There has been talk about whether crowdsourcing is an industry or not but definitions aside, we have been absolutely blown away the last couple of months as we have been welcomed into the crowdsourcing "family". I have spent seasons of my career in the Java world, wireless carrier/handset world, web application outsourcing world, and even the Christian marketplace dealing with book publishers and churches. And I think I came out with a unhealthy, cut-throat perspective on business and competition. Now that we have been living overseas for a few years in Nepal where we are focused on training people up and giving opportunities here, I thought we would be the friendly company on the block. Not so! As we have launched CloudFactory and started to spend more time in places like the Bay Area we have learned ... that we have a lot to learn!
The week before our launch at TechCrunch Disrupt in SF we met the CEO from Microtask - a competitor of sorts to CloudFactory. After launching into a couple of amazing discussions about the industry and each of our approaches/challenges we met up again a couple days later and then he invited us out to dinner with some friends, introduced us to some key contacts in the Bay Area, then blogged and tweeted about CloudFactory. Great guy, great business - we are now big fans of Microtask.
We came up with an idea to do a hackathon at CrowdConf and so we contacted CrowdFlower, again another competitor of sorts, because they are the conference organizer. They loved the idea and about 100 emails and a few conference calls later, CrowdHack is just 4 days away. They helped find GitHub as a co-sponsor and are themselves sponsoring the event alongside us. I can't wait to meet their team next week in San Francisco and thank them face to face.
After launching CloudFactory we received a bunch of contact attempts from a Sr. Manager at Amazon Mechanical Turk - some might say yet another competitor of sorts. They couldn't believe what we had built, that we build it in Nepal and all of it without them knowing a thing about it. But we had been working with the mTurk API and tools for 2 years already. It is a testimony of mTurk's robustness, API and documentation that we were able to integrate CloudFactory with mTurk and begin sending them a majority of our work without ever even talking. They loved our virtual assembly line approach, built-in best practices for quality and of course our heart to see cloud workers raised up in developing nations. We are now an official Mechanical Turk Solution Provider and they are sending clients our way that are looking for advanced workflows and quality control but like the self-serve approach and ease of CloudFactory. Unlike many big companies they have been so easy to work with and again we can't wait to meet up with them next week at CrowdConf.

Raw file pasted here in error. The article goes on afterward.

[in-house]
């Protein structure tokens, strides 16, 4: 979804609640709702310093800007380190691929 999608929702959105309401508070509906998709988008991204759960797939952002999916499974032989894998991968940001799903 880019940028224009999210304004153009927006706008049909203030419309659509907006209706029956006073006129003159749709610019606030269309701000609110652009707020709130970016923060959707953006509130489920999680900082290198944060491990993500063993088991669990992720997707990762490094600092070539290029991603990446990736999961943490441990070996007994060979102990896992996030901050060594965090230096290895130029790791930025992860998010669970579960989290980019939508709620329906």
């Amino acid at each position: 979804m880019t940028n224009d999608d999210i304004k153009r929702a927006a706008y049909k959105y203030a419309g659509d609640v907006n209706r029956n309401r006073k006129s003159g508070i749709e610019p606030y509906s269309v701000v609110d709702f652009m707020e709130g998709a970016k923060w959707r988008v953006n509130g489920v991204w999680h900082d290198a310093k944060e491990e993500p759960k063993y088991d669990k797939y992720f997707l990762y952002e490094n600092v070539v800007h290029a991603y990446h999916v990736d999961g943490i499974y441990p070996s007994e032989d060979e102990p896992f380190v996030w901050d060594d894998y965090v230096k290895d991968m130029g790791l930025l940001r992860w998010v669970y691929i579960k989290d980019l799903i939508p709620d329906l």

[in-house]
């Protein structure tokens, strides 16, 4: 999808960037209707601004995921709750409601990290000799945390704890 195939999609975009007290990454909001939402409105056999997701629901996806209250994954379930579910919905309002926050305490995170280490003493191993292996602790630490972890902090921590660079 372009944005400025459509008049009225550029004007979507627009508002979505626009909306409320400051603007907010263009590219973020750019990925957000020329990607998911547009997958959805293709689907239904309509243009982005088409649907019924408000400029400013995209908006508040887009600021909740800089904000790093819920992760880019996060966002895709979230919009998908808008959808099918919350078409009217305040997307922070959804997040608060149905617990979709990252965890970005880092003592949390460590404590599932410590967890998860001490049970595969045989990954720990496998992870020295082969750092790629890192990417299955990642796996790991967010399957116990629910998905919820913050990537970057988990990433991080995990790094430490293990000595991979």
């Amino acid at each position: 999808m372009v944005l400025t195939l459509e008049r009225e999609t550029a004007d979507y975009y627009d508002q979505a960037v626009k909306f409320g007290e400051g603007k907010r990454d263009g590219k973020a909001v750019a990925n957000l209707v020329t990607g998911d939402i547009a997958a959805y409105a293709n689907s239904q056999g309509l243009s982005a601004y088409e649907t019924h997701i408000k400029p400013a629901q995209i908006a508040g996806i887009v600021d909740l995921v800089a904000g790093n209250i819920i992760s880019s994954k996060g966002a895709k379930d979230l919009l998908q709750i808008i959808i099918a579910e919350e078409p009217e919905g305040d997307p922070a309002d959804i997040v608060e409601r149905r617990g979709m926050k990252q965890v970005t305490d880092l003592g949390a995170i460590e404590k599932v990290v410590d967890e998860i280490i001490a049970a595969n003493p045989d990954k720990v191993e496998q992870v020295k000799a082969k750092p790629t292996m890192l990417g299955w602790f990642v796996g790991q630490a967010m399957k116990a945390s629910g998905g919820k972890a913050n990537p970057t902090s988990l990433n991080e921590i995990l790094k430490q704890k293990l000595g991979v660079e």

Being inspired by all this competitor love we decided to take a chance and pop in to the MobileWorks office while in San Francisco. We caught one of the co-founders and sat down in their boardroom to swap stories. It was awesome to see the common vision of fighting poverty through crowdsourcing and we were able to leave a handmade gift we brought from Nepal. They followed up with a generous idea on how to collaborate that we are continuing to explore.
I could go on. The bottom line is that we have been adopted into a welcoming and growing industry where there is so much opportunity that we can support each other and be friends even though there are overlaps in our solutions and offerings. Industries that stick together, grow together - and that is why we are so excited about attending CrowdConf next week where we can meet others in person and pass on the warm approach we have been learning.